The opinions expressed in this commentary are solely those of Stephen S. Schneck.

- CNN Belief Blog

Filed under: Catholic Church • Politics

soundoff (1,205 Responses)
  1. Marcus

    What is a larger myth is that Islam is a peaceful religion.

    February 20, 2012 at 10:31 pm |
    • momoya

      Religions are not inherently evil; they are just easily hijacked by evil persons. Once a person believes in an almighty judging power, and that you know what that power expects of him, it's easy to convince him to do evil that he would not otherwise do.

      February 20, 2012 at 10:37 pm |
  2. ashrakay

    In 2004, the John Jay report tabulated a total of 4,392 priests and deacons in the U.S. against whom allegations of se x ual abuse had been made.

    In a statement read out by Archbishop Silvano Maria Tomasi in September 2009, the Holy See stated "We know now that in the last 50 years somewhere between 1.5% and 5% of the Catholic clergy has been involved in se x ual abuse cases", adding that this figure was comparable with that of other groups and denominations.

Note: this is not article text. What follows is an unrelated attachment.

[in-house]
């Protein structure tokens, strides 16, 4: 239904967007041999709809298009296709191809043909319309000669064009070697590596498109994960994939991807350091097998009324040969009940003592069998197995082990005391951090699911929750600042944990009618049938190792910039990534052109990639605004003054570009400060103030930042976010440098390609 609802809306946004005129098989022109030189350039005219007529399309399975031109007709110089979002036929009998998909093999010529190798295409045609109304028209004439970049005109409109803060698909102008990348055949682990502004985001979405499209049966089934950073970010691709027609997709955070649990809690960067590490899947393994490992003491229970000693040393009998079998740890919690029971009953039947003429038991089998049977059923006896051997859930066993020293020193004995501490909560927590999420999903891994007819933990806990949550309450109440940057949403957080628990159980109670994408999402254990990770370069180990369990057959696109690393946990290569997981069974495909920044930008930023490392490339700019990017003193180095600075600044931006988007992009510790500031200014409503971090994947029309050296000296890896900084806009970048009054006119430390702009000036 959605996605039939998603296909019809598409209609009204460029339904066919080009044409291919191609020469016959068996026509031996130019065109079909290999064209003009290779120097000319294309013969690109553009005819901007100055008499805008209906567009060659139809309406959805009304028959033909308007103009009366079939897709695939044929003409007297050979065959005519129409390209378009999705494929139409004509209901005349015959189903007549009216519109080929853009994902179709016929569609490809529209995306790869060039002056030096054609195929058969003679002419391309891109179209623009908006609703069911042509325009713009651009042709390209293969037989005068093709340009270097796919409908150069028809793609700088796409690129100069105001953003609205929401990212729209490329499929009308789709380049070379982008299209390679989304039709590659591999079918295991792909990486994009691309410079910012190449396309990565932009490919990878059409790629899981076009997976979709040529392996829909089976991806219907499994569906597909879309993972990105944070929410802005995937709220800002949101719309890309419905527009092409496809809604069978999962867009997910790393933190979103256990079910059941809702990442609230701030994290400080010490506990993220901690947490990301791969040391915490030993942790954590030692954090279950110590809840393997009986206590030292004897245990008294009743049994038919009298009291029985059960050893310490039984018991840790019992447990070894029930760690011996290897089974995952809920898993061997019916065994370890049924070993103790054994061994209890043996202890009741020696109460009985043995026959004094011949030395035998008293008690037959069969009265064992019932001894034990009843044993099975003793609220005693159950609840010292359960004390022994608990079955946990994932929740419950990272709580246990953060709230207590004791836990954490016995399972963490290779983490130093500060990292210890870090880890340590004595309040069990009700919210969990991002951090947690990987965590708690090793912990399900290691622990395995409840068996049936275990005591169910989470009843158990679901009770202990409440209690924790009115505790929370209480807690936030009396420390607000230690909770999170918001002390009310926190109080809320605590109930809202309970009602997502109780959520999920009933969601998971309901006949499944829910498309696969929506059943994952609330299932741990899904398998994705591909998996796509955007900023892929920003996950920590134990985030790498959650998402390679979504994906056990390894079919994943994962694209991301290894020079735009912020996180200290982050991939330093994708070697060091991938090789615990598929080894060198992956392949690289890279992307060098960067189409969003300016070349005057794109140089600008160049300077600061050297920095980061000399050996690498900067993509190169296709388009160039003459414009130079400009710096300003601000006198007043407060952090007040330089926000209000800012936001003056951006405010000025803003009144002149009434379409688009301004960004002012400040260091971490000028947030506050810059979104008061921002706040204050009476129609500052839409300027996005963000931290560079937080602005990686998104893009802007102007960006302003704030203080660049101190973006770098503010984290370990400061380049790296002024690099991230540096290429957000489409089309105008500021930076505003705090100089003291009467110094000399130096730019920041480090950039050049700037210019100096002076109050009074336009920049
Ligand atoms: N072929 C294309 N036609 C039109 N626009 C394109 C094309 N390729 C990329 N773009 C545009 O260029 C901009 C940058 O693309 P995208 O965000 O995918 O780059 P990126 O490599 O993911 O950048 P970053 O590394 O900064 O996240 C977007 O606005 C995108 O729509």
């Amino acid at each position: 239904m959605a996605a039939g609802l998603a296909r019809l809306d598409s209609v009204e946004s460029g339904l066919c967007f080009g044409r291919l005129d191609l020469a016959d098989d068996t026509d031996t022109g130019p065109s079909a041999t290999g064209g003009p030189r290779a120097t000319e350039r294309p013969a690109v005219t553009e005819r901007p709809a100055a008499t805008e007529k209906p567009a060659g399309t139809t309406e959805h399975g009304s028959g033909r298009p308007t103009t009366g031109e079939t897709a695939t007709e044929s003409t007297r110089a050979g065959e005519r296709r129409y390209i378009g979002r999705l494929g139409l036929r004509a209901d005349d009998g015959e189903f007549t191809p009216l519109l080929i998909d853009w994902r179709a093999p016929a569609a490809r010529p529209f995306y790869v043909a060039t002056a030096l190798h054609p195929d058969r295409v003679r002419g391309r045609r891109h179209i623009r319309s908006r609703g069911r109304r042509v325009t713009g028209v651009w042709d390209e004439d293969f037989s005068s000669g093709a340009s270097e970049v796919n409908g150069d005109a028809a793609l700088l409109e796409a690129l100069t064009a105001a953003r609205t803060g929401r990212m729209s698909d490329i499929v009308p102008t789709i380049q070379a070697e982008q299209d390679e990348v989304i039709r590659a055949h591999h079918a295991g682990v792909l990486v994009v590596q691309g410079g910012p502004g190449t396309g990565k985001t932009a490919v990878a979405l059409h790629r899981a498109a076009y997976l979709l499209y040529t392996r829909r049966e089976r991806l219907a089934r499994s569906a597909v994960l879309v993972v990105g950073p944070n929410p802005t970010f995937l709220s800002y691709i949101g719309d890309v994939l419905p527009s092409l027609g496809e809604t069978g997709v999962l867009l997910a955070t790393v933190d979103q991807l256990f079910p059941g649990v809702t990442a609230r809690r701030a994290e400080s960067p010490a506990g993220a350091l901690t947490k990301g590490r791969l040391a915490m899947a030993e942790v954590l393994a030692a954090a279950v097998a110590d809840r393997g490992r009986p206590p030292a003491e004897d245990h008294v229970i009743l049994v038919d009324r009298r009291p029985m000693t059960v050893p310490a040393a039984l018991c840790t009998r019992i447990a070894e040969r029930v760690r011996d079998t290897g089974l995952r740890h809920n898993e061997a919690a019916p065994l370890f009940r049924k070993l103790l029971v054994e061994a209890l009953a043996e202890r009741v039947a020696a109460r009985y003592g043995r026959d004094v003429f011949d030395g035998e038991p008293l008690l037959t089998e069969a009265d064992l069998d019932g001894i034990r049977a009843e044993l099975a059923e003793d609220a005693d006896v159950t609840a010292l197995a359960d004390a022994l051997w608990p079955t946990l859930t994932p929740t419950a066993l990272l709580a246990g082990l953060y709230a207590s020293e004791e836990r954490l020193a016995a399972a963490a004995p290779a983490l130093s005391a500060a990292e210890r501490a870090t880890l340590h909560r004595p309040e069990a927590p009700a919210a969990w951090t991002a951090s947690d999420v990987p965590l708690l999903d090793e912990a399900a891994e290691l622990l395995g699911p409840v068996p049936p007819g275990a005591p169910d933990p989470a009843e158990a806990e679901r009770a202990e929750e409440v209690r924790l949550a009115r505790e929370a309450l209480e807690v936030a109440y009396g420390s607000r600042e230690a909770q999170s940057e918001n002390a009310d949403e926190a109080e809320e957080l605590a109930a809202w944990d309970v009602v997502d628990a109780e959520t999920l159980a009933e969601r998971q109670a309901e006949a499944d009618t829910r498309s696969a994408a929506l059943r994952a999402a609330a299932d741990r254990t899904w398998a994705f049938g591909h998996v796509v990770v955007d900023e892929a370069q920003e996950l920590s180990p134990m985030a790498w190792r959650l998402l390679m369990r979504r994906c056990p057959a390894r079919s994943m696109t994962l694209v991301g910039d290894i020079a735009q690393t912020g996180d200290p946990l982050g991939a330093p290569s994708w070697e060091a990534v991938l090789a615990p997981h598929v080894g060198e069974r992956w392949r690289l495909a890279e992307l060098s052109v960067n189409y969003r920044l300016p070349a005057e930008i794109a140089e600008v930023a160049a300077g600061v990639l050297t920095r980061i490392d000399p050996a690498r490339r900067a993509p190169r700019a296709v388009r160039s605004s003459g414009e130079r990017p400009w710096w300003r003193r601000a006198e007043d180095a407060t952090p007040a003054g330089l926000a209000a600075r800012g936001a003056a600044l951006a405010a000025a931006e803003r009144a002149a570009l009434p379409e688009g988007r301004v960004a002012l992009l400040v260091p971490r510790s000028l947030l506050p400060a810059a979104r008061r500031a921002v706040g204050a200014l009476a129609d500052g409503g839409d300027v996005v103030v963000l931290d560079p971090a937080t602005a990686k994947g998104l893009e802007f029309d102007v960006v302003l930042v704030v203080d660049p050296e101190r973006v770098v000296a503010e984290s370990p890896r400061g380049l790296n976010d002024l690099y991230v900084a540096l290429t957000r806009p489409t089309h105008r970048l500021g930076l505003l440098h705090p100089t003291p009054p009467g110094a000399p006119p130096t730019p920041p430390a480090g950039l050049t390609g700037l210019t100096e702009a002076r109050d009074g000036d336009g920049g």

Maybe CNN will write about how NAMBLA will affect the vote as well.

    February 20, 2012 at 10:24 pm |
    • pervert bishops

      False.. That was another con job by the bishops. The John Jay report was NOT an independent study. It was paid for by the US bishops in a ploy to fool others, since JJ is a law school it would trick others into thinking this was legal (JJ now states the report as grossly inaccurate) The data for this 'study' was to be gotten from the bishops.. Rather odd they'd pay some one to pull what is ultimately their own data only, just part of their game.

      The bishop who abused me, pedophilia, was one who they asked for info. Other bishops who abused, also responded. In speaking with victims, they were not even considered as victims (not counted) making the percentages appear far smaller than they ac actually are..

      As victims (the true source) we counted the number of child abusing priests and bishops and found the following; 1. almost every single diocese in the US has had volumes of abuses. 2. Many had 15 to 20% who abused.